One in five pensioners pops seven pills every day in the UK

One in five pensioners pops seven pills every day and millions are being given drugs they don’t even need, bombshell report from Age UK reveals

  • Two million UK over-65s now take at least seven different medications each day
  • Overwhelming majority of pensioners, 86 per cent, taking at least one medicine 
  • Age UK report warns that many people are now at risk of serious side effects 

Millions of pensioners are being given drugs they don’t need due to ‘systematic failings’ in the NHS, a startling report warns today.

Two million over-65s – 20 per cent of pensioners – now take at least seven different medications each day, it found. Some 39 per cent are on at least five prescription drugs.

And the overwhelming majority of pensioners – 86 per cent – are taking at least one medicine.

The report, by the Age UK charity, warns that the medicalisation of the elderly is putting many people at risk of serious side effects.

‘Many older people are being let down by a healthcare system that is allowing medicines to do more harm than good,’ it warns. The problem is being allowed to persist because of systematic failings in care co-ordination, communications and individual responsibility.’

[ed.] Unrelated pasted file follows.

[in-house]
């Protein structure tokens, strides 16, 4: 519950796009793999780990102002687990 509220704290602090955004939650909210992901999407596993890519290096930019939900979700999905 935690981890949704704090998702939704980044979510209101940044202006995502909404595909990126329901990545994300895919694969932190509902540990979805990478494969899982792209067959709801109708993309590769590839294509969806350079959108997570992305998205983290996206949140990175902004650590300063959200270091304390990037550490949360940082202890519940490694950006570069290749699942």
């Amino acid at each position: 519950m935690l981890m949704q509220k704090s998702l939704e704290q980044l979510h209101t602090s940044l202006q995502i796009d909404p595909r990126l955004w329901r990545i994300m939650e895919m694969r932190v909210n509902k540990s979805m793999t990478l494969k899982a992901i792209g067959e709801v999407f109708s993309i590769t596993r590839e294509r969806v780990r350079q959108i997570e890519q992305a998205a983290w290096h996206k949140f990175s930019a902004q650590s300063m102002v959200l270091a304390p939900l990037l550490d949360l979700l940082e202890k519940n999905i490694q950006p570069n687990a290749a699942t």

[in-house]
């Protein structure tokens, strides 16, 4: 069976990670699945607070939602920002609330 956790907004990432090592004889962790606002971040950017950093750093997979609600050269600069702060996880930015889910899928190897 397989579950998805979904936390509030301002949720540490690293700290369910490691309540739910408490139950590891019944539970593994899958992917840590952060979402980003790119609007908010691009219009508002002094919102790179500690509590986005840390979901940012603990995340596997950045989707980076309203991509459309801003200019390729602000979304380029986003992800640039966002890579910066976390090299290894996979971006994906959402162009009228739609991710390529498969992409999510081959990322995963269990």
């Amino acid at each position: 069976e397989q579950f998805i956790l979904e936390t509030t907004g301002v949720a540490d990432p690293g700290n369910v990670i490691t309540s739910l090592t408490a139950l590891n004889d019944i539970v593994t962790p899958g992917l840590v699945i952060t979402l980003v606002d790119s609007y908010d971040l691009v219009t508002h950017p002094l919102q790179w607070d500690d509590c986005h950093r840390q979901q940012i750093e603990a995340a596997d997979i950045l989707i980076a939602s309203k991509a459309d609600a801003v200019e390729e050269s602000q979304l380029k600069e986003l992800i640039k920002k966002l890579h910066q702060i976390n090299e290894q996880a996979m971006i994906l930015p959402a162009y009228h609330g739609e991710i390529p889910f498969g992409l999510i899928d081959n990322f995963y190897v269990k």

The authors stress that many of these are life-saving medicines. But they estimate that roughly a fifth of all prescribed drugs are incorrectly given – and such high use is putting elderly people at risk of unnecessary side effects such as falls, nausea, delirium and weight loss.

Other experts said many pensioners are effectively being ‘sedated’ with a cocktail of drugs. A ‘chemical cosh’ of medication puts their lives at risk.

More than three quarters of people over the age of 70 experience an adverse drug reaction in any six-month period – and the problem causes 6 per cent of emergency hospital admissions.

The Age UK report says: ‘The risk of older people being prescribed dangerous combinations of medicines is particularly high because they are often already taking multiple medicines, and the risk increases as the number of medicines a person takes goes up.

‘Once you are taking more than four medicines, the chance of an adverse drug reaction gets exponentially worse for every new medicine you take.’

The figures are based on a snapshot of NHS Digital data gathered in 2016 and do not look at how prescriptions have changed over time among the elderly.

The report by Age UK also estimates that roughly a fifth of all prescribed drugs are incorrectly given (file photo)

The report by Age UK also estimates that roughly a fifth of all prescribed drugs are incorrectly given (file photo)

But the authors stressed that among all ages the NHS is doling out more drugs than ever before, with spending on prescriptions having increased by 40 per cent since 2011.

And with 60 per cent of all drugs given to over-60s, the figures suggest the problem is getting worse. A large part of the problem is our growing and ageing population, while rising obesity, and unhealthy lifestyles mean poor health is more common than in the recent past.

But the authors also blame rushed doctors, who they say are not taking the time to properly assess the drugs they give out. And when patients start taking medications they continue to do so for years without anyone reviewing the prescriptions.